Diagnosis of Prostate Cancer: In men over 50 years of age, a digital rectal exam and a blood protein (PSA) measurement can be performed, through a blood test, to find out if there is prostate cancer without symptoms. . Digital rectal examination and PSA measurement do not tell if the individual has cancer , they only suggest the need or not to perform other tests.
The digital rectal examination identifies problems other than prostate cancer and is more sensitive in men with some type of symptoms. PSA tends to increase with advancing age. About 75-80% of men with an increased PSA do not have prostate cancer .
About 20% of men with symptomatic prostate cancer have a normal PSA. Depending on the region of the prostate, the cancer may also not be palpable by digital rectal examination. The best strategy is to perform both tests, as they are complementary.
Patients considered to be at high risk (with relatives with prostate cancer ) should have their first examination at age 40. Currently, according to the findings of this investigation, the patient is advised to perform their exams annually or even biannually, or every 3 years, depending on the touch and age of the patient under clinical investigation. The American Society of Oncology recommends testing every 2 years for men with PSA <2.5 ng/ml and annually for men whose PSA level is = 2.5 ng/ml. Today, it is accepted to apply for PSA for:
- Men over age 50 who are at average risk of prostate cancer (PCa) and have a life expectancy of at least 10 more years.
- Men Age 45 Us at High Risk of Developing PCa: African Americans and men who have a 1st-degree relative (father, brother, or child) diagnosed with PCa at an early age (less than 65 years of age).
- Men age 40 at highest risk (those with more than one 1st-degree relative who had PCa at an early age).
Prevention: Some doctors recommend performing a digital rectal examination and PSA measurement for all men over 50 years of age. For those with a family history of prostate cancer (father or brother) before age 60, experts recommend having these tests starting at age 40.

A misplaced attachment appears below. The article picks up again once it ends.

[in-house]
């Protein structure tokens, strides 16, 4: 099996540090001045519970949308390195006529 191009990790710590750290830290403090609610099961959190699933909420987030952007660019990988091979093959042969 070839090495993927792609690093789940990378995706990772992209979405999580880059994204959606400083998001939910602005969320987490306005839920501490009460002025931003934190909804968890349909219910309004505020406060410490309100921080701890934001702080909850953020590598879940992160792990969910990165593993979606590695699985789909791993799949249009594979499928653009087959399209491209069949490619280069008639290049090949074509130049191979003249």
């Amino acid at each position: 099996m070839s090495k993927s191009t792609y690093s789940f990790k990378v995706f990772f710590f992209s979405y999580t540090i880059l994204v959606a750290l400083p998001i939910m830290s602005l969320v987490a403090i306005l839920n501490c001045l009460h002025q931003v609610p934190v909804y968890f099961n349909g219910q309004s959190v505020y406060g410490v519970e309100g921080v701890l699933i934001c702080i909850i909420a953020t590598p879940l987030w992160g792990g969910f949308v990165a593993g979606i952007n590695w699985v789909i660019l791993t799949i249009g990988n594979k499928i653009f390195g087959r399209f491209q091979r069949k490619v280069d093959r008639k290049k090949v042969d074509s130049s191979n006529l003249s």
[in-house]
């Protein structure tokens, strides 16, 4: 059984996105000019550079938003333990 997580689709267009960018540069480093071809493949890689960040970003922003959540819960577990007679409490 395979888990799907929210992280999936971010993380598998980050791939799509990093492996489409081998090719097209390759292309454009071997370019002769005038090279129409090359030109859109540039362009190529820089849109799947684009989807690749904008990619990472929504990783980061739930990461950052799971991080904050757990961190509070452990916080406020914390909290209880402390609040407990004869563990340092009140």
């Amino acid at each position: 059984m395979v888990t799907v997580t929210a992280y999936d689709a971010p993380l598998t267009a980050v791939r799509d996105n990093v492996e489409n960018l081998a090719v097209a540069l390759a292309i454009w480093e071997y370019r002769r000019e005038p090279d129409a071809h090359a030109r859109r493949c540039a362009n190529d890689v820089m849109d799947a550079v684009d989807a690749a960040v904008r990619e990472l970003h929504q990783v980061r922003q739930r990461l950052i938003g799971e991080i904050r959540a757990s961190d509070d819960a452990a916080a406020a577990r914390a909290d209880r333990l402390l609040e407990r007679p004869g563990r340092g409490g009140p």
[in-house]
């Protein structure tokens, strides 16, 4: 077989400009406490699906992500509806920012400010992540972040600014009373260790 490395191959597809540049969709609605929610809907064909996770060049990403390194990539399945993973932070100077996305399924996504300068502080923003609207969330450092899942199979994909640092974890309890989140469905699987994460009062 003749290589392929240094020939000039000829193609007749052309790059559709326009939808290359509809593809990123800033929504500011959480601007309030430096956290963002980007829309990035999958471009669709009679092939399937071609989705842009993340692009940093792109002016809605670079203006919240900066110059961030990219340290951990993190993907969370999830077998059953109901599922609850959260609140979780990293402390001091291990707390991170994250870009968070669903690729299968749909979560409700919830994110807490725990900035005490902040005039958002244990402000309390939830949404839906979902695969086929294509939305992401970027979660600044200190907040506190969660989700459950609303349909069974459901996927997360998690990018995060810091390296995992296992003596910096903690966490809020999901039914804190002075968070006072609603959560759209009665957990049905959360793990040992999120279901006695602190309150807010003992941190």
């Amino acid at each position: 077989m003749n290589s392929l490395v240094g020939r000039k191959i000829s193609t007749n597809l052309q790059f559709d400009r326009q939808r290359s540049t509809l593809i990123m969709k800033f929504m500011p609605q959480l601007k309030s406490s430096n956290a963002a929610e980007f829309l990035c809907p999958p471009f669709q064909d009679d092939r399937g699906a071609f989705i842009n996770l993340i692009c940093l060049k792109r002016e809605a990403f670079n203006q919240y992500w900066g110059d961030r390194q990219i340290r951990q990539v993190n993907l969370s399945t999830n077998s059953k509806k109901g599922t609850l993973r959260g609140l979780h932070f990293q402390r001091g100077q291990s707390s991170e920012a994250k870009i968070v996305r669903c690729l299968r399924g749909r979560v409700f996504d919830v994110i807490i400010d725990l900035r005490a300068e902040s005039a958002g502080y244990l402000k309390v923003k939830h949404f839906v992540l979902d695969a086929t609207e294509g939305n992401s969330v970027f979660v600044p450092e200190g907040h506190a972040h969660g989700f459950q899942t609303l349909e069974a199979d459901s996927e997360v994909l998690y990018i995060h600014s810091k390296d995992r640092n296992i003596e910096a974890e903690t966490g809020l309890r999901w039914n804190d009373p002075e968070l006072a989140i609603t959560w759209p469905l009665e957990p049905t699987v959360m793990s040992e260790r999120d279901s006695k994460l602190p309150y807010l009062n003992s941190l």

However, it is worth remembering that only the doctor can advise on the risks and benefits of performing these tests. There is no evidence that periodic digital rectal examination and PSA testing in men who do not have symptoms reduces prostate cancer mortality.
Maintaining a healthy diet, not smoking, being physically active and visiting your doctor regularly all contribute to improving your overall health and can help prevent this cancer . There is no proven prostate cancer prevention strategy . But you can reduce your risk of prostate cancer by making healthy choices, like exercising and eating a healthy diet.
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Treatment: Surgeries for the standard treatment of Prostate Cancer is radical prostatectomy, which consists of removal of the prostate , seminal vesicles and bilateral iliac-obturator lymphadenectomy.
- Extended lymphadenectomy is indicated for patients considered to be at intermediate and high risk.
- Radical prostatectomy aims to cure the patient with Prostate Cancer and further remove the cancer completely.
- Radical prostatectomy can be performed perineal, retropubic, or robot-assisted. All can have good results as long as the proper operative technique is applied.